A group of U.S.-based scientists has sent a second open letter to Prime Minister Justin Trudeau requesting an expert review of a New Brunswick nuclear project over its plans to recover a radioactive material from spent uranium fuel.
The letter cites concerns about the process being proposed to recover radioactive plutonium from fuel used in nuclear reactors. The scientists worry the plutonium, and the technology associated with it, could fall into the wrong hands and be used to produce nuclear weapons, arguing statements from the project's backers saying the opposite are misleading.
Moltex Energy, a private company based in Saint John, received a $50.5-million federal grant in March to build a nuclear processing plant, which would recover plutonium mixed with other substances. The plant is slated for completion in the early 2030s.
The Moltex project raises alarms among those opposed to the nuclear industry. They say any process involving plutonium extraction is risky because of the extremely high radiation levels involved and the resulting radioactive contamination of the surroundings. In addition, the risk of assisting the spread of nuclear weapons by promoting a technology that makes plutonium more accessible (as a nuclear explosive material) won’t be fully appreciated until an expert review is conducted, says Susan O'Donnell, a University of New Brunswick researcher and member of the Coalition for Responsible Energy Development.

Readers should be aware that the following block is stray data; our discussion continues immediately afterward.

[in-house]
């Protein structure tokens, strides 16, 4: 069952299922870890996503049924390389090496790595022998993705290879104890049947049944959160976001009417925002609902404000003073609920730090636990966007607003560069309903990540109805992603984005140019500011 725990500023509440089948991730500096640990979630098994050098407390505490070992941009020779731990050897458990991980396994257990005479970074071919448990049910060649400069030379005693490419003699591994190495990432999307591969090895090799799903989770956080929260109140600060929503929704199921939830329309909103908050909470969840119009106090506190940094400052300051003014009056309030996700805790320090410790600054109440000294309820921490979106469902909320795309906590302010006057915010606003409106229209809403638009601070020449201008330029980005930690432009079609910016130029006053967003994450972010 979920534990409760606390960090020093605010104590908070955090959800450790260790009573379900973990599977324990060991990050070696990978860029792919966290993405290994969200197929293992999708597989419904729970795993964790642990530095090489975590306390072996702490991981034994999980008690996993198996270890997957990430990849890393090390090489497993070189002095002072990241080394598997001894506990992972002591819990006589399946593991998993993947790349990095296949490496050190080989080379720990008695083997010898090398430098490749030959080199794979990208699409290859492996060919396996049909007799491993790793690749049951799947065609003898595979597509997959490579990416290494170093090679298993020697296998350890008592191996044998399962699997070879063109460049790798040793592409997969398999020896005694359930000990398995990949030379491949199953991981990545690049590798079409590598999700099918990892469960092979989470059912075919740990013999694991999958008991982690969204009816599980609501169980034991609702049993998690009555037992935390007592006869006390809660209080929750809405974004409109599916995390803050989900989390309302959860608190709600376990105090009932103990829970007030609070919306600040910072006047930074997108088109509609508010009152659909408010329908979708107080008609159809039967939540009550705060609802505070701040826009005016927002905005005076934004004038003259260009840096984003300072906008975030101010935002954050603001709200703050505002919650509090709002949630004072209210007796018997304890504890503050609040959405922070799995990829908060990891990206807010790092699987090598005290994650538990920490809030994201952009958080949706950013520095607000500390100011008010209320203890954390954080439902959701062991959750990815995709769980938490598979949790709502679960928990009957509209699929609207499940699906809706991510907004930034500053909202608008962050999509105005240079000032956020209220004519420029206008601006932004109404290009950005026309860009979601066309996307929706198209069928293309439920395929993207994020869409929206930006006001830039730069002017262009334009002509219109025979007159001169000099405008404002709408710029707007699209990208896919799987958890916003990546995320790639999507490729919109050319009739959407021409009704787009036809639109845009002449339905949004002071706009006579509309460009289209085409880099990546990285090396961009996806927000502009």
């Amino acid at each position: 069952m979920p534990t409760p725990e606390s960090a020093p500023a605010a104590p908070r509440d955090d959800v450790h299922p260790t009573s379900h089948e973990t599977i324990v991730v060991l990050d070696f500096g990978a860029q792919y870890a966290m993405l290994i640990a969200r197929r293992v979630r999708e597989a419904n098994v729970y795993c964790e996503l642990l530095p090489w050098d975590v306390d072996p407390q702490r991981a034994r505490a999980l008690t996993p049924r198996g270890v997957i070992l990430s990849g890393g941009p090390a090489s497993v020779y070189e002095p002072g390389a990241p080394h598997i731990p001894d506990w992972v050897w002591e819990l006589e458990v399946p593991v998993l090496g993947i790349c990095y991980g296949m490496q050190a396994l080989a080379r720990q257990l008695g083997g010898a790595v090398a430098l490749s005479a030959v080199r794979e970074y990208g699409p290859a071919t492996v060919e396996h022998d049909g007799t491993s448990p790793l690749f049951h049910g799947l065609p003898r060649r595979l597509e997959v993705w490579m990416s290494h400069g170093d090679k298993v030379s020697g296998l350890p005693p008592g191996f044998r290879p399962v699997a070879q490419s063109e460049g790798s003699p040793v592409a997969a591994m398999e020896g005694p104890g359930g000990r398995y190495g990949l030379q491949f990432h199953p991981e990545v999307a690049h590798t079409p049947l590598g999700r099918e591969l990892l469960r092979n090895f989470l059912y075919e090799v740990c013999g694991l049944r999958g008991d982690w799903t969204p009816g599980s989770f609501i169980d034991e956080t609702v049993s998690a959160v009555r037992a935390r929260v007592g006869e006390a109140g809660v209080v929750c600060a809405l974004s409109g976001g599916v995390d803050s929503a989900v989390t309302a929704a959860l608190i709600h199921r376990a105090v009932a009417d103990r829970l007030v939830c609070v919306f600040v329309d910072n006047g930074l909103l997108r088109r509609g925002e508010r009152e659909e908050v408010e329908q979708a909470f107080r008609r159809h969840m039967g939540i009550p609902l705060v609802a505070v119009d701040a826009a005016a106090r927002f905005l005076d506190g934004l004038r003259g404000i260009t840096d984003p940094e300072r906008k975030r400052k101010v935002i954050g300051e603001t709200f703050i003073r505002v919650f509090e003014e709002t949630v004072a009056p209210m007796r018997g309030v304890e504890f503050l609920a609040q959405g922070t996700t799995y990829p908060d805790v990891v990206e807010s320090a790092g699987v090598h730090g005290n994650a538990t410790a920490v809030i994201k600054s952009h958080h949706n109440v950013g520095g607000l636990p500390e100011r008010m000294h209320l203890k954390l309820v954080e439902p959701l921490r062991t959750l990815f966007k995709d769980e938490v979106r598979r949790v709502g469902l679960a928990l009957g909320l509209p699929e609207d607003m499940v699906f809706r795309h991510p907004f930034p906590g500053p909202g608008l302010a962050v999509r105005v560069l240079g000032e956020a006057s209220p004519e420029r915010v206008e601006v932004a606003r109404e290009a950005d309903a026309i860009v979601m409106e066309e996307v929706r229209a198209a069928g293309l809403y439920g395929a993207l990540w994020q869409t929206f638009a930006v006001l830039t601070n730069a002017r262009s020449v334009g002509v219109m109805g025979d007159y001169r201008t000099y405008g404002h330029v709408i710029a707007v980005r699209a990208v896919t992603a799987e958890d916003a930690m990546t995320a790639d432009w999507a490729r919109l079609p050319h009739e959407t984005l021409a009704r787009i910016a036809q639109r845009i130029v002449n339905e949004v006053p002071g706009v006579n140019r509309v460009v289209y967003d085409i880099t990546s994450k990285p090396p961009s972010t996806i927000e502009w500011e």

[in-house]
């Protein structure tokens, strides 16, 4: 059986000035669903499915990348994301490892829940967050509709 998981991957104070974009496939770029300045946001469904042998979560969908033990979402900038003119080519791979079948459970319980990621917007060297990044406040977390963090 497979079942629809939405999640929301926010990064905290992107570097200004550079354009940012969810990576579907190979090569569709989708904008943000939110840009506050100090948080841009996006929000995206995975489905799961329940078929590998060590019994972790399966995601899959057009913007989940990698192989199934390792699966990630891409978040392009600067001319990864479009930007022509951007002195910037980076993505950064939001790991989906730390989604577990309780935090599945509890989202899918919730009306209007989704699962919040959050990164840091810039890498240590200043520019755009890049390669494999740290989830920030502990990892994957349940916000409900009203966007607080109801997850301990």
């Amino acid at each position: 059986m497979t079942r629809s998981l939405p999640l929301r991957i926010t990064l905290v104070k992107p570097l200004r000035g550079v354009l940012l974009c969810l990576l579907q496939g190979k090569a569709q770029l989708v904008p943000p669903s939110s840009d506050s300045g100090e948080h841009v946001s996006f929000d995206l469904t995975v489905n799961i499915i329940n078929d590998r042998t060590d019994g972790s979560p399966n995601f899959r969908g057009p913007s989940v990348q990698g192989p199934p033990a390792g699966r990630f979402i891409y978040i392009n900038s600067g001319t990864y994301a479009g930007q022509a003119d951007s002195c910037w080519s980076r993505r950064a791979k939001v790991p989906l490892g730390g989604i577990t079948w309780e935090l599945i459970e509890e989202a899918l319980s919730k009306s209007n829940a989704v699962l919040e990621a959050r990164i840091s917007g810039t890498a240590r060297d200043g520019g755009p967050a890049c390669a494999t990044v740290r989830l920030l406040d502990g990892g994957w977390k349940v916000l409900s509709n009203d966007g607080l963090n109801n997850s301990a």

Nuclear fuel reprocessing, which extracts plutonium from used nuclear fuel, has never been done commercially in Canada. Plutonium is formed during the nuclear fission process inside a nuclear reactor. When the fission is stopped, irradiated fuel bundles containing the plutonium are cooled in pools of water for about a decade and then transferred to dry storage containers. This process has been going on for almost 40 years at New Brunswick’s Point Lepreau Nuclear Generating Station. The used fuel in dry storage is in aging concrete silos.
However, O’Donnell explains Moltex is proposing to open the silos at Point Lepreau, which contain dry used fuel, and dissolve the fuel bundles in molten salt, turning them into a liquid and extracting the plutonium, which will be used to fuel a new type of reactor still in the design stage.
“Plutonium is only created inside a nuclear power reactor. You can't mine it or anything like that. And it's one of the most dangerous materials on Earth, because every nuclear warhead requires a plutonium trigger,” said O’Donnell.
“This is what the problem is: It's absolutely essential for nuclear bombs ... technically it can also be used to fuel nuclear reactors, but we don't do that in Canada.”
Many concerns echo the initial letter sent out in May, whose signatories include Peter Bradford, former member of the U.S. Nuclear Regulatory Commission and Vermont Law School professor; Steve Fetter, past leader of national security and international affairs in the Office of Science and Technology Policy at the White House; and others.
Their leading argument is that the plutonium, which Moltex says will be used to power its molten salt-cooled reactors, is a serious threat to nuclear proliferation — the spread of nuclear weapons — and the environment.